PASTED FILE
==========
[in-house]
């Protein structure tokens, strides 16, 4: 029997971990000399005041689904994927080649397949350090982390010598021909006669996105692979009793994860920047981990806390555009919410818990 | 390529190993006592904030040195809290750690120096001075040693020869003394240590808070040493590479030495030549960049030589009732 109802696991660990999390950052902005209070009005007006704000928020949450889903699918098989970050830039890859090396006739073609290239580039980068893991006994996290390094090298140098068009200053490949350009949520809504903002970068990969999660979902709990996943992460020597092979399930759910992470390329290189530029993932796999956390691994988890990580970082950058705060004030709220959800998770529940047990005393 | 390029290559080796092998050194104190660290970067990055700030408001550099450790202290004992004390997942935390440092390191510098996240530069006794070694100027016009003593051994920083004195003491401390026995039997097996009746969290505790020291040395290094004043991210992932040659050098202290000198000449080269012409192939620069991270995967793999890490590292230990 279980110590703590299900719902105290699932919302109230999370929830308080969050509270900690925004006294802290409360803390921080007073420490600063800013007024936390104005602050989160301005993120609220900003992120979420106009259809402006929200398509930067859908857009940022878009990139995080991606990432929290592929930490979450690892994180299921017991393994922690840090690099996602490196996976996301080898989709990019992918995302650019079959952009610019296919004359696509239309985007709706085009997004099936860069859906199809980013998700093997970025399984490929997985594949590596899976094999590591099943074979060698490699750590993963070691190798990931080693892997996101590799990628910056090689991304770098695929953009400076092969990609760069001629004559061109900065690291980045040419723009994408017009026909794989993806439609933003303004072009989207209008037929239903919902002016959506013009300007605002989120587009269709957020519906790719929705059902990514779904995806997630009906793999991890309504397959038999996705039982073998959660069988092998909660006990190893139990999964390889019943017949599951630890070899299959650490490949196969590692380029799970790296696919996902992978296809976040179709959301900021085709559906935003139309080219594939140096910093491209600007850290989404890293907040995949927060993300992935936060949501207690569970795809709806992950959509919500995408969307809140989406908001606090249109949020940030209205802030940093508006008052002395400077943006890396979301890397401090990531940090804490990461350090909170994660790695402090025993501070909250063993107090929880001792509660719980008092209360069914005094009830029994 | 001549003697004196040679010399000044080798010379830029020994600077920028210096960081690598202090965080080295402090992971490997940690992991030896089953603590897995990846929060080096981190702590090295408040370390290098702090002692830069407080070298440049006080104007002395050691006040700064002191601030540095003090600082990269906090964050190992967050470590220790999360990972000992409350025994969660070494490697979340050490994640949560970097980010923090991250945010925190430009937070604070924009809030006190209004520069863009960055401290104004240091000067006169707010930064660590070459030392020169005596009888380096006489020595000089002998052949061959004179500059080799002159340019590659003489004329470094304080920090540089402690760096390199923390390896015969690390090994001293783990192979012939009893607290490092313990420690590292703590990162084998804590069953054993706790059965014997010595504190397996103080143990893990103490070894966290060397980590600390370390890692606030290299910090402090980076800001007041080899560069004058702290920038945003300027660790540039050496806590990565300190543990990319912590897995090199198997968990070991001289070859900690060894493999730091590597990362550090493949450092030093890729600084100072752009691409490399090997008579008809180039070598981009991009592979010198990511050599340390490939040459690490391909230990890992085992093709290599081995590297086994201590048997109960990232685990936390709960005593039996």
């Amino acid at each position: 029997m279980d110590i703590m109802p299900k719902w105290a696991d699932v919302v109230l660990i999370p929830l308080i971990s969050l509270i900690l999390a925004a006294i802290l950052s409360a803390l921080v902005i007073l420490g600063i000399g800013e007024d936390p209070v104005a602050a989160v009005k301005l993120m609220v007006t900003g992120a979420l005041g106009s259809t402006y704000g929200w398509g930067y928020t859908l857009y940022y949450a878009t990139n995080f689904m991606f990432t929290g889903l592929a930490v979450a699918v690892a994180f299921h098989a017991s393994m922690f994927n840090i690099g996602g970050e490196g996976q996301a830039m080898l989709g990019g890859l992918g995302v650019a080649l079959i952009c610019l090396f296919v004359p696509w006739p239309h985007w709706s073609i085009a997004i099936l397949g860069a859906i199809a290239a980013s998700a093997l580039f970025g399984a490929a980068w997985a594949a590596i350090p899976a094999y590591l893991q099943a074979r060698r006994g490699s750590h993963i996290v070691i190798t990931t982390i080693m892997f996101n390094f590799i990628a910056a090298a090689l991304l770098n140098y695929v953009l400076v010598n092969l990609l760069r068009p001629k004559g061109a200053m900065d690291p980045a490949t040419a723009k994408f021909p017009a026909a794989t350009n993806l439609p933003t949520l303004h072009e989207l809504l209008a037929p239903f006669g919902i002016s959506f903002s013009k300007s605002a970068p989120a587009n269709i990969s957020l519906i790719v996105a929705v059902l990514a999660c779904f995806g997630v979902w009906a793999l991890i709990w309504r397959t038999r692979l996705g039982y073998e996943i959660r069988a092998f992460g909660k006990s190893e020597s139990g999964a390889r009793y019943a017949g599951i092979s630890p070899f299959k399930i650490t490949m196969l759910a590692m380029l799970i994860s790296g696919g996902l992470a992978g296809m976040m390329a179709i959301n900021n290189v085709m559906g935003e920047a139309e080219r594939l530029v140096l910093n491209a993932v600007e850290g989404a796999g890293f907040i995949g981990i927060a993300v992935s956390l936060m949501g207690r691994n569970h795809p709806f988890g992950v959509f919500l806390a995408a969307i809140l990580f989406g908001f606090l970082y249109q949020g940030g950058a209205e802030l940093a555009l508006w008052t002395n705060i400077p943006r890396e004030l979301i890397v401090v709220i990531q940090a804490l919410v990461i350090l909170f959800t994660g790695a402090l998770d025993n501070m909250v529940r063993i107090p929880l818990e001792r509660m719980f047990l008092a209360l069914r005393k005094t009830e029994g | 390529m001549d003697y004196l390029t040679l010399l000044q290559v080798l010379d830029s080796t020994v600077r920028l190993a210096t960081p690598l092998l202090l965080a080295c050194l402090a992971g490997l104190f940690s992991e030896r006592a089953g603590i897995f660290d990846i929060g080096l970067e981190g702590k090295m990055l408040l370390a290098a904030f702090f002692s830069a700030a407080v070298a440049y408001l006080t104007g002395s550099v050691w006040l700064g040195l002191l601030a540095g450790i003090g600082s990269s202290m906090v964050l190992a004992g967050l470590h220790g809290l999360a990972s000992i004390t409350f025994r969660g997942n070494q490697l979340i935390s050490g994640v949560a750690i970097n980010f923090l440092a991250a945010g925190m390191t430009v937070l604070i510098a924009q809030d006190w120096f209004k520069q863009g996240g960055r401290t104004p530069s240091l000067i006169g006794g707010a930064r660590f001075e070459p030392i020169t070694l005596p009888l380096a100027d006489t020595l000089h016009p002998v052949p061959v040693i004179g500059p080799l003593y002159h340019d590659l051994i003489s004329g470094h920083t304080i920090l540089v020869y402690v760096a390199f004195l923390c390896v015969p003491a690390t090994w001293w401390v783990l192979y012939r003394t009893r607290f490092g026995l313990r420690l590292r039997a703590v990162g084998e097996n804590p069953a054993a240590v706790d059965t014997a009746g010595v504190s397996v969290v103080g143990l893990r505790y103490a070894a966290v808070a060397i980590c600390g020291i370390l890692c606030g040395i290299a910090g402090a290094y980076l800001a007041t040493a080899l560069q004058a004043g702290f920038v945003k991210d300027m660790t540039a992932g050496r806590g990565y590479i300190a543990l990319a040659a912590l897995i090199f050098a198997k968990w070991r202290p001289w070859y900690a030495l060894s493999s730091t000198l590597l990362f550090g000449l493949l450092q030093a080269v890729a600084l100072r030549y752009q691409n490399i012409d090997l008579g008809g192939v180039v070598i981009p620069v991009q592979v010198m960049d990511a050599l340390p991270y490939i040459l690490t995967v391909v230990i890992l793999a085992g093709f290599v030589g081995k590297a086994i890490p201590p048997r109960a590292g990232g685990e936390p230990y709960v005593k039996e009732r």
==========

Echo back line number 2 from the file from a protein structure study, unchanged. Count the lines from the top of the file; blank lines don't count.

């Protein structure tokens, strides 16, 4: 029997971990000399005041689904994927080649397949350090982390010598021909006669996105692979009793994860920047981990806390555009919410818990 | 390529190993006592904030040195809290750690120096001075040693020869003394240590808070040493590479030495030549960049030589009732 109802696991660990999390950052902005209070009005007006704000928020949450889903699918098989970050830039890859090396006739073609290239580039980068893991006994996290390094090298140098068009200053490949350009949520809504903002970068990969999660979902709990996943992460020597092979399930759910992470390329290189530029993932796999956390691994988890990580970082950058705060004030709220959800998770529940047990005393 | 390029290559080796092998050194104190660290970067990055700030408001550099450790202290004992004390997942935390440092390191510098996240530069006794070694100027016009003593051994920083004195003491401390026995039997097996009746969290505790020291040395290094004043991210992932040659050098202290000198000449080269012409192939620069991270995967793999890490590292230990 279980110590703590299900719902105290699932919302109230999370929830308080969050509270900690925004006294802290409360803390921080007073420490600063800013007024936390104005602050989160301005993120609220900003992120979420106009259809402006929200398509930067859908857009940022878009990139995080991606990432929290592929930490979450690892994180299921017991393994922690840090690099996602490196996976996301080898989709990019992918995302650019079959952009610019296919004359696509239309985007709706085009997004099936860069859906199809980013998700093997970025399984490929997985594949590596899976094999590591099943074979060698490699750590993963070691190798990931080693892997996101590799990628910056090689991304770098695929953009400076092969990609760069001629004559061109900065690291980045040419723009994408017009026909794989993806439609933003303004072009989207209008037929239903919902002016959506013009300007605002989120587009269709957020519906790719929705059902990514779904995806997630009906793999991890309504397959038999996705039982073998959660069988092998909660006990190893139990999964390889019943017949599951630890070899299959650490490949196969590692380029799970790296696919996902992978296809976040179709959301900021085709559906935003139309080219594939140096910093491209600007850290989404890293907040995949927060993300992935936060949501207690569970795809709806992950959509919500995408969307809140989406908001606090249109949020940030209205802030940093508006008052002395400077943006890396979301890397401090990531940090804490990461350090909170994660790695402090025993501070909250063993107090929880001792509660719980008092209360069914005094009830029994 | 001549003697004196040679010399000044080798010379830029020994600077920028210096960081690598202090965080080295402090992971490997940690992991030896089953603590897995990846929060080096981190702590090295408040370390290098702090002692830069407080070298440049006080104007002395050691006040700064002191601030540095003090600082990269906090964050190992967050470590220790999360990972000992409350025994969660070494490697979340050490994640949560970097980010923090991250945010925190430009937070604070924009809030006190209004520069863009960055401290104004240091000067006169707010930064660590070459030392020169005596009888380096006489020595000089002998052949061959004179500059080799002159340019590659003489004329470094304080920090540089402690760096390199923390390896015969690390090994001293783990192979012939009893607290490092313990420690590292703590990162084998804590069953054993706790059965014997010595504190397996103080143990893990103490070894966290060397980590600390370390890692606030290299910090402090980076800001007041080899560069004058702290920038945003300027660790540039050496806590990565300190543990990319912590897995090199198997968990070991001289070859900690060894493999730091590597990362550090493949450092030093890729600084100072752009691409490399090997008579008809180039070598981009991009592979010198990511050599340390490939040459690490391909230990890992085992093709290599081995590297086994201590048997109960990232685990936390709960005593039996």